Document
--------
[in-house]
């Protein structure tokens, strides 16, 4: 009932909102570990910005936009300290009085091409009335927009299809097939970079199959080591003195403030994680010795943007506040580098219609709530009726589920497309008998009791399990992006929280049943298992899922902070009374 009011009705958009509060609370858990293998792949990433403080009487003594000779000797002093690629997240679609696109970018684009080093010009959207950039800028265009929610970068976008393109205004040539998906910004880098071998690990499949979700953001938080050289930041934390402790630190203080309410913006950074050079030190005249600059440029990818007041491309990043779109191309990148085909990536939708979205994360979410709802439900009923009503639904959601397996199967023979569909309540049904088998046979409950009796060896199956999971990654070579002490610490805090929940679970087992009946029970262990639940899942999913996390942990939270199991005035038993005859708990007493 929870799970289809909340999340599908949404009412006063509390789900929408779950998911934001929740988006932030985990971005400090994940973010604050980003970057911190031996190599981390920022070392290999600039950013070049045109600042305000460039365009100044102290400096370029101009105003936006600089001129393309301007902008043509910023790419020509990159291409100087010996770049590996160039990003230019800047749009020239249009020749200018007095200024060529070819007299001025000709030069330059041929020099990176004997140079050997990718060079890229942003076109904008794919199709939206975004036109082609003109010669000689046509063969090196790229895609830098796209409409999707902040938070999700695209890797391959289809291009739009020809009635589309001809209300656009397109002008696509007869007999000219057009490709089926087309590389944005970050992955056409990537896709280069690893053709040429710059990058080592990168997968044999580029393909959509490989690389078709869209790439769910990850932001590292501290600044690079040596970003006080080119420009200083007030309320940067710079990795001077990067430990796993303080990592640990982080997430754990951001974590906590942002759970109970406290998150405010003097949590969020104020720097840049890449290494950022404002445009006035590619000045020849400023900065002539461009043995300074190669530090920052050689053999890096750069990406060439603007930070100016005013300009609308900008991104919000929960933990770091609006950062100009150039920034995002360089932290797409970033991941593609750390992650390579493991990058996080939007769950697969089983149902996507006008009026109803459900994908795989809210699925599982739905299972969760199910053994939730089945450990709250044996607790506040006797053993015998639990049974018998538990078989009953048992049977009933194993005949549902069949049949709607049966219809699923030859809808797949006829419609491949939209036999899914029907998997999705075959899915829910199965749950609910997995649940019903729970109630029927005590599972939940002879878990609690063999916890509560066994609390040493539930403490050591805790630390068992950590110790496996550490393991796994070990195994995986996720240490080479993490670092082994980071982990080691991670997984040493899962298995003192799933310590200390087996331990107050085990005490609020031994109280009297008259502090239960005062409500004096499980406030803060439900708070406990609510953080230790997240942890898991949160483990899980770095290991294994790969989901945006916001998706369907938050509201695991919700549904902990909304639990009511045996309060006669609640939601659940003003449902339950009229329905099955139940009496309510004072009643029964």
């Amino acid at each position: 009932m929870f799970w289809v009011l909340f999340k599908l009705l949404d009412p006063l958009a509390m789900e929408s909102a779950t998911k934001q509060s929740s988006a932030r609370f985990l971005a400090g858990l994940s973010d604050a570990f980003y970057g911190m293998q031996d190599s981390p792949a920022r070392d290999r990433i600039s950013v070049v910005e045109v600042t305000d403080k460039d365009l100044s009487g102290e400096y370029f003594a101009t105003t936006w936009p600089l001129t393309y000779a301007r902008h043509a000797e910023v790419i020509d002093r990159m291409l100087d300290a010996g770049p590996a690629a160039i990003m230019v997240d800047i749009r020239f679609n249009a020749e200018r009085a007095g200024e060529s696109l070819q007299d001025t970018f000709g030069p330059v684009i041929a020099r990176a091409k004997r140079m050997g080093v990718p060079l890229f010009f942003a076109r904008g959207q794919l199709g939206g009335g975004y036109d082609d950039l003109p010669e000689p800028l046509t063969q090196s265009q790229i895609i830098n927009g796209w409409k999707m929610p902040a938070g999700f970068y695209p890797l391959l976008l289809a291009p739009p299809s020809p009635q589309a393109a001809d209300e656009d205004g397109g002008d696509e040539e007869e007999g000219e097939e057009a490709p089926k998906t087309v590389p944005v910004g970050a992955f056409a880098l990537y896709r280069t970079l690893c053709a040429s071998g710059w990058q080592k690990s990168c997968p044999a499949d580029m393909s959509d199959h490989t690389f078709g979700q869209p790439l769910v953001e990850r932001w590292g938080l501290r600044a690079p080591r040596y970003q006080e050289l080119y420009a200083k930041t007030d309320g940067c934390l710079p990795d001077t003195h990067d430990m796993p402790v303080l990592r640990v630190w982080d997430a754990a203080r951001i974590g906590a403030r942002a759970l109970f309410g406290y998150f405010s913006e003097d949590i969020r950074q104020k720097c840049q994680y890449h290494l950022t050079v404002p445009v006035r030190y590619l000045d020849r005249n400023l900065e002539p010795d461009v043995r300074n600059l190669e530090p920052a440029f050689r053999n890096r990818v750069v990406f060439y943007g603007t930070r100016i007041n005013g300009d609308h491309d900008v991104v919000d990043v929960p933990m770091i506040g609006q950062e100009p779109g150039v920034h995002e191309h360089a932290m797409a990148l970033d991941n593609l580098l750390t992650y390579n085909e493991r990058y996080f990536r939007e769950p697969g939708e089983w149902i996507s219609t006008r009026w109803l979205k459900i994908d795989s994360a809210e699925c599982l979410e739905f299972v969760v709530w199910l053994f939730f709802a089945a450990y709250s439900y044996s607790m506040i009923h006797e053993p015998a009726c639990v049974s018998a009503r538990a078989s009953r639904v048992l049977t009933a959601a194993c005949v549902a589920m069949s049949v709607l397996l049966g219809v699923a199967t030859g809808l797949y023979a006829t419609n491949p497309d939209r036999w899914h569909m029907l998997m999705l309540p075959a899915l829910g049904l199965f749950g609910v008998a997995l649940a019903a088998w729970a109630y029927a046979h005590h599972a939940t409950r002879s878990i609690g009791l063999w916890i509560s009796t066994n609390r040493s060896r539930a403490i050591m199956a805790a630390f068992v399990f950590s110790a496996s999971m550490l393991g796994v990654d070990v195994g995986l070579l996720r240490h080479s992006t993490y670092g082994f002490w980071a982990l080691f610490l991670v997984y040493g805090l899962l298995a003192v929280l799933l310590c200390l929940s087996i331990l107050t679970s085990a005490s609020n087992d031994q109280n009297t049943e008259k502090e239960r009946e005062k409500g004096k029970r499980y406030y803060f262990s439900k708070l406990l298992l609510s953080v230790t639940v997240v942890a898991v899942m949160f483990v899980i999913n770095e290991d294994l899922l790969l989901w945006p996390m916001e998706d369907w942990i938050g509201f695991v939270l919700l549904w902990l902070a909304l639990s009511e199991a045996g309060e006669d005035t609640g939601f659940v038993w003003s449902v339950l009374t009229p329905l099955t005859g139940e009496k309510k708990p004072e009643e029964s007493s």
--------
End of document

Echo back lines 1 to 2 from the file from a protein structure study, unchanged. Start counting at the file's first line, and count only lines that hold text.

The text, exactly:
[in-house]
């Protein structure tokens, strides 16, 4: 009932909102570990910005936009300290009085091409009335927009299809097939970079199959080591003195403030994680010795943007506040580098219609709530009726589920497309008998009791399990992006929280049943298992899922902070009374 009011009705958009509060609370858990293998792949990433403080009487003594000779000797002093690629997240679609696109970018684009080093010009959207950039800028265009929610970068976008393109205004040539998906910004880098071998690990499949979700953001938080050289930041934390402790630190203080309410913006950074050079030190005249600059440029990818007041491309990043779109191309990148085909990536939708979205994360979410709802439900009923009503639904959601397996199967023979569909309540049904088998046979409950009796060896199956999971990654070579002490610490805090929940679970087992009946029970262990639940899942999913996390942990939270199991005035038993005859708990007493 929870799970289809909340999340599908949404009412006063509390789900929408779950998911934001929740988006932030985990971005400090994940973010604050980003970057911190031996190599981390920022070392290999600039950013070049045109600042305000460039365009100044102290400096370029101009105003936006600089001129393309301007902008043509910023790419020509990159291409100087010996770049590996160039990003230019800047749009020239249009020749200018007095200024060529070819007299001025000709030069330059041929020099990176004997140079050997990718060079890229942003076109904008794919199709939206975004036109082609003109010669000689046509063969090196790229895609830098796209409409999707902040938070999700695209890797391959289809291009739009020809009635589309001809209300656009397109002008696509007869007999000219057009490709089926087309590389944005970050992955056409990537896709280069690893053709040429710059990058080592990168997968044999580029393909959509490989690389078709869209790439769910990850932001590292501290600044690079040596970003006080080119420009200083007030309320940067710079990795001077990067430990796993303080990592640990982080997430754990951001974590906590942002759970109970406290998150405010003097949590969020104020720097840049890449290494950022404002445009006035590619000045020849400023900065002539461009043995300074190669530090920052050689053999890096750069990406060439603007930070100016005013300009609308900008991104919000929960933990770091609006950062100009150039920034995002360089932290797409970033991941593609750390992650390579493991990058996080939007769950697969089983149902996507006008009026109803459900994908795989809210699925599982739905299972969760199910053994939730089945450990709250044996607790506040006797053993015998639990049974018998538990078989009953048992049977009933194993005949549902069949049949709607049966219809699923030859809808797949006829419609491949939209036999899914029907998997999705075959899915829910199965749950609910997995649940019903729970109630029927005590599972939940002879878990609690063999916890509560066994609390040493539930403490050591805790630390068992950590110790496996550490393991796994070990195994995986996720240490080479993490670092082994980071982990080691991670997984040493899962298995003192799933310590200390087996331990107050085990005490609020031994109280009297008259502090239960005062409500004096499980406030803060439900708070406990609510953080230790997240942890898991949160483990899980770095290991294994790969989901945006916001998706369907938050509201695991919700549904902990909304639990009511045996309060006669609640939601659940003003449902339950009229329905099955139940009496309510004072009643029964």